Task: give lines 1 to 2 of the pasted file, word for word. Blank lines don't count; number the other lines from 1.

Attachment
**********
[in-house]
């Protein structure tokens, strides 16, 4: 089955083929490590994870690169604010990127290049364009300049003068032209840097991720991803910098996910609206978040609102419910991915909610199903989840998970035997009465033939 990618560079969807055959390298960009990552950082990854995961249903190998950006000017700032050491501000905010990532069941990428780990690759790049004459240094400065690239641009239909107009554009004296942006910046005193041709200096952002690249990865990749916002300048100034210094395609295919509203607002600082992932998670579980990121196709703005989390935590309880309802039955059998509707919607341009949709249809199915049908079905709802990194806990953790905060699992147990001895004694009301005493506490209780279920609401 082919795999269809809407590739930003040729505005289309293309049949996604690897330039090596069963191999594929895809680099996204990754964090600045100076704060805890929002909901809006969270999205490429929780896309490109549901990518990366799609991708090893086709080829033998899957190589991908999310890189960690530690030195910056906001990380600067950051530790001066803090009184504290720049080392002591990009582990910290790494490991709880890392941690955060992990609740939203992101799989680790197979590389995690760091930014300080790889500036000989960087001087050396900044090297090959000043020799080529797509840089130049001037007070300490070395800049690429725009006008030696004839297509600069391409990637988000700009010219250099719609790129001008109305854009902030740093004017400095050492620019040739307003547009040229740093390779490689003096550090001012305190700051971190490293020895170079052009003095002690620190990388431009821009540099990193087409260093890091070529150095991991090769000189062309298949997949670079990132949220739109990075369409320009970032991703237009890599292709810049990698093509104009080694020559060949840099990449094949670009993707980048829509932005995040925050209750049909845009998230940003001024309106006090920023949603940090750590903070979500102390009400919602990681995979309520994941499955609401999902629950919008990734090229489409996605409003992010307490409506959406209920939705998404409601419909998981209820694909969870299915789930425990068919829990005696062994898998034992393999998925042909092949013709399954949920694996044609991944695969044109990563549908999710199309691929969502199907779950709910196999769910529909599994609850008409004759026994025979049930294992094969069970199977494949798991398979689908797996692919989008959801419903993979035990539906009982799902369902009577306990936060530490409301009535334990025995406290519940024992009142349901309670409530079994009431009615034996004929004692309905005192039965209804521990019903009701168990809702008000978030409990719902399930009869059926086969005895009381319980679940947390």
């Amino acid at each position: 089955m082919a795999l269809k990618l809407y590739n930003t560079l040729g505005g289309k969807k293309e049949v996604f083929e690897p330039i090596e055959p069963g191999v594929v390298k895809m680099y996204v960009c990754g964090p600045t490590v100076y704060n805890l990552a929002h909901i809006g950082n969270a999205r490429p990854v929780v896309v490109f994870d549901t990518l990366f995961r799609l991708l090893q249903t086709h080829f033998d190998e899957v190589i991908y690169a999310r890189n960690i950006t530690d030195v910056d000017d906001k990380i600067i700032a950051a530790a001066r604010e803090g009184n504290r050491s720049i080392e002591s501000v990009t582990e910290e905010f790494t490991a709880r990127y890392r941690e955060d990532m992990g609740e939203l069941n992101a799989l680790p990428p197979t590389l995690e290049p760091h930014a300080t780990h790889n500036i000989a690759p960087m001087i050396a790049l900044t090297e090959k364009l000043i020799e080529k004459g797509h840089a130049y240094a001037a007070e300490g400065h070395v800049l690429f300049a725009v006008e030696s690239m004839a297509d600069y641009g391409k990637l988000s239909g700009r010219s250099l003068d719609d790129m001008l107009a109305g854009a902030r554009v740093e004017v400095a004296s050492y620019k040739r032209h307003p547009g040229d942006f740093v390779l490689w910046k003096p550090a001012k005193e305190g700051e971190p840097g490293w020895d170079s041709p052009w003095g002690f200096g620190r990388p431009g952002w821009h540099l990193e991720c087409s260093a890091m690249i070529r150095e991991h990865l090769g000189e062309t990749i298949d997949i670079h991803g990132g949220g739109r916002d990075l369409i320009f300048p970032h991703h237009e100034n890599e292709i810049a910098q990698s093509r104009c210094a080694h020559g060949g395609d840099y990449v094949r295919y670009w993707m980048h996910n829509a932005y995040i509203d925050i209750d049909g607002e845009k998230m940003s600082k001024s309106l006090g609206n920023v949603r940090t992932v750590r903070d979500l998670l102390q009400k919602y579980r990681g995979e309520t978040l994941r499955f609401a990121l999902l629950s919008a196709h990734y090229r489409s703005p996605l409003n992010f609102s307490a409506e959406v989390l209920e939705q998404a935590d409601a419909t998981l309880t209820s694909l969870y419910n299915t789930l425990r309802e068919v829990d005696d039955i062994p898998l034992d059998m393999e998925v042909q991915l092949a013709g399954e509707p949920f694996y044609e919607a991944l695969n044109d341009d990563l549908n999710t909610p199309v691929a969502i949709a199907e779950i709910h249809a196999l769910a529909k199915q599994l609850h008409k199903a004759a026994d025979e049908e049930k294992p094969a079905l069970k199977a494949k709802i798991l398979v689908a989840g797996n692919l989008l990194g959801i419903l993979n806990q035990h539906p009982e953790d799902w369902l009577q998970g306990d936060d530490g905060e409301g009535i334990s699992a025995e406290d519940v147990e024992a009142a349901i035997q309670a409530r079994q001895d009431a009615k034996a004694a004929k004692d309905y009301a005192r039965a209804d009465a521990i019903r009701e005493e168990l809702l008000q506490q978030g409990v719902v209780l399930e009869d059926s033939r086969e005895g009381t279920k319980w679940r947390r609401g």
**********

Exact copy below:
[in-house]
């Protein structure tokens, strides 16, 4: 089955083929490590994870690169604010990127290049364009300049003068032209840097991720991803910098996910609206978040609102419910991915909610199903989840998970035997009465033939 990618560079969807055959390298960009990552950082990854995961249903190998950006000017700032050491501000905010990532069941990428780990690759790049004459240094400065690239641009239909107009554009004296942006910046005193041709200096952002690249990865990749916002300048100034210094395609295919509203607002600082992932998670579980990121196709703005989390935590309880309802039955059998509707919607341009949709249809199915049908079905709802990194806990953790905060699992147990001895004694009301005493506490209780279920609401 082919795999269809809407590739930003040729505005289309293309049949996604690897330039090596069963191999594929895809680099996204990754964090600045100076704060805890929002909901809006969270999205490429929780896309490109549901990518990366799609991708090893086709080829033998899957190589991908999310890189960690530690030195910056906001990380600067950051530790001066803090009184504290720049080392002591990009582990910290790494490991709880890392941690955060992990609740939203992101799989680790197979590389995690760091930014300080790889500036000989960087001087050396900044090297090959000043020799080529797509840089130049001037007070300490070395800049690429725009006008030696004839297509600069391409990637988000700009010219250099719609790129001008109305854009902030740093004017400095050492620019040739307003547009040229740093390779490689003096550090001012305190700051971190490293020895170079052009003095002690620190990388431009821009540099990193087409260093890091070529150095991991090769000189062309298949997949670079990132949220739109990075369409320009970032991703237009890599292709810049990698093509104009080694020559060949840099990449094949670009993707980048829509932005995040925050209750049909845009998230940003001024309106006090920023949603940090750590903070979500102390009400919602990681995979309520994941499955609401999902629950919008990734090229489409996605409003992010307490409506959406209920939705998404409601419909998981209820694909969870299915789930425990068919829990005696062994898998034992393999998925042909092949013709399954949920694996044609991944695969044109990563549908999710199309691929969502199907779950709910196999769910529909599994609850008409004759026994025979049930294992094969069970199977494949798991398979689908797996692919989008959801419903993979035990539906009982799902369902009577306990936060530490409301009535334990025995406290519940024992009142349901309670409530079994009431009615034996004929004692309905005192039965209804521990019903009701168990809702008000978030409990719902399930009869059926086969005895009381319980679940947390």